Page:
A Method for Classification Using Data Mining Technique for Diabetes: A Study of Health Care Information System

A Method for Classification Using Data Mining Technique for Diabetes: A Study of Health Care Information System

Ahmad Al-Khasawneh (Hashemite University, Jordan)
DOI: 10.4018/978-1-5225-9863-3.ch006
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Many researchers in the health information system field have been attracted to develop computer applications that help in the diagnosis process. Imperatively, data mining algorithms address the vital role in all of these applications. Many contributions were made in this area. There has always been a debate on the algorithm that gives the best classifier, the parameters to be used, the dataset pre-processing steps, etc. In this paper, the author largely emphasizes that the best way to build a predictive model with relatively high classification accuracy is to build several predictive models and to choose the model that gives the best results through parameters optimization. Diagnosing diabetes mellitus has gained considerable attention in the last few decades due to the increased severity of the disease. In this research, the author reviews four predictive data mining approaches that are being used in diagnosing diabetes. Four models were implemented to diagnose diabetes from PIMA dataset; k-nearest neighbour, support vector machine, multilayer perceptron neural network, and naive bayesian network. Giving the highest classification accuracy, support vector machine technique outperformed the others with a value of 78.83%.
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1. Introduction

Diabetes is a chronic disease that results when the percentage of sugar in blood exceeds its normal levels. This is the case when sugar is not absorbed well by body cells. This could be due to the inability of the pancreas to produce enough insulin (type1) or the inability of the body cells to respond to the produced insulin (type2) (IDF Diabetes Atlas, 2013). As the number of diabetes cases has increases remarkably over the last few decades, many researchers have been attached to develop software systems that help clinicians do their job more professionally especially in the diagnosis process.

In health care, data mining plays a vital role in the medical applications including diagnosis, prognosis, and therapy. Applying data mining in health care applications is usually referred to as clinical data mining (CDM) (Jacob & Ramani, 2012). Clinical data mining involves the conceptualization, extraction, analysis, and interpretation of the available clinical data for practical knowledge-building, clinical decision making, and partition reflection (Jacob & Ramani, 2012).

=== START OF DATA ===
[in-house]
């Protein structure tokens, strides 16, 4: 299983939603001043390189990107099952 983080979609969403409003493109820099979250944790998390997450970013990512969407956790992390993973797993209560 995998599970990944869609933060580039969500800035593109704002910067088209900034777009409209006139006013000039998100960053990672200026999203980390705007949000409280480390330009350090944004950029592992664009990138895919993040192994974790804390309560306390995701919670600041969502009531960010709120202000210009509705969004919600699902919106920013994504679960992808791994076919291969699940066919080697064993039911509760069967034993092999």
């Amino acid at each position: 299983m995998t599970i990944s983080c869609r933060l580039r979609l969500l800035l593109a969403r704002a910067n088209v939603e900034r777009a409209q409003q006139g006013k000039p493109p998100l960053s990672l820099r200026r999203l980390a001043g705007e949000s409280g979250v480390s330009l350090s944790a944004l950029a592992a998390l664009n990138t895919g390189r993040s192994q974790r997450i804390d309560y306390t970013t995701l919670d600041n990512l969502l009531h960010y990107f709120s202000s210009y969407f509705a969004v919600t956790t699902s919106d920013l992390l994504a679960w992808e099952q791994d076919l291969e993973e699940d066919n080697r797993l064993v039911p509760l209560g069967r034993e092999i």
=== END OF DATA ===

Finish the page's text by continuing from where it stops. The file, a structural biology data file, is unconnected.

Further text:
Among the various medical applications, data mining mainly targets the diagnosis ones (Al-Khasawneh & Hijazi 2014). To diagnose a disease is to decide whether a patient suffers from a specific disorder depending on the medical signs, symptoms, and tests. Computer programs used to help in this aid are called clinical decision support systems (CDSSs), or more specifically diagnosing decision support systems (DDSSs).

A medical diagnosis is a classification problem (Saidi, Chikh, & Settouti, 2011). Hence, the majority of the CDSS employs predictive data mining to diagnose a disease (Al-Khasawneh & Hijazi 2014). Predictive data mining is a supervised model building algorithm (Williams, 2011) which tries to predict trends and future behaviours depending on historical variables (Omari, 2013) and values wherein the probable values of the outcome are specified previously. The goal of predictive data mining in the diagnosis process is to build models from old observations or historical data (i.e. usually patients’ records) to predict the outcome of new patients or observations to help in the clinical decision making process. In the predictive data mining, the data set consists of instances, each instance is characterized by attributes or features and another special attribute represents the outcome variable or the class (Bellazzi & Zupanb, 2008).

Often, the goal of any data mining project is to build a model from the available data. Thus, data mining models are objective models rather than subjective since it is driven by the available data. Predictive data mining builds both classification and regression modelling using several algorithms such as decision trees, random forests, boosting, support vector machines, linear regression, and neural networks (Williams, 2011) & (Al-Khasawneh & Hijazi 2014). Descriptive data mining uses cluster analysis and association rules modelling techniques (Williams, 2011).

Indeed, the majority of data mining projects (including diagnosis) are predictive and employs predictive modelling techniques. Classification models predict the class of a new observation among predefined categories of the target variable (Williams, 2011), whilst the output of the regression modelling is a numeric value rather than a class (Williams, 2011).

To diagnose diabetes, we need to classify diabetic form non-diabetic patients. In this paper, we introduce several predictive modelling approaches that could help in this classification. Four models have been implemented to diagnose diabetes; k-nearest neighbour, support vector machine, multilayer perceptron neural network, and naive bayesian network. All of the models were implemented from the Pima Indian diabetes dataset and validated using 10-cross validation techniques.

The paper is structured as follows; section 2 summarizes the works in the literature that are most relevant to this work. Section 3 introduces the proposed approach including preparing the dataset, the implemented models, and the performance analysis. Lastly, the paper is concluded in section 4.

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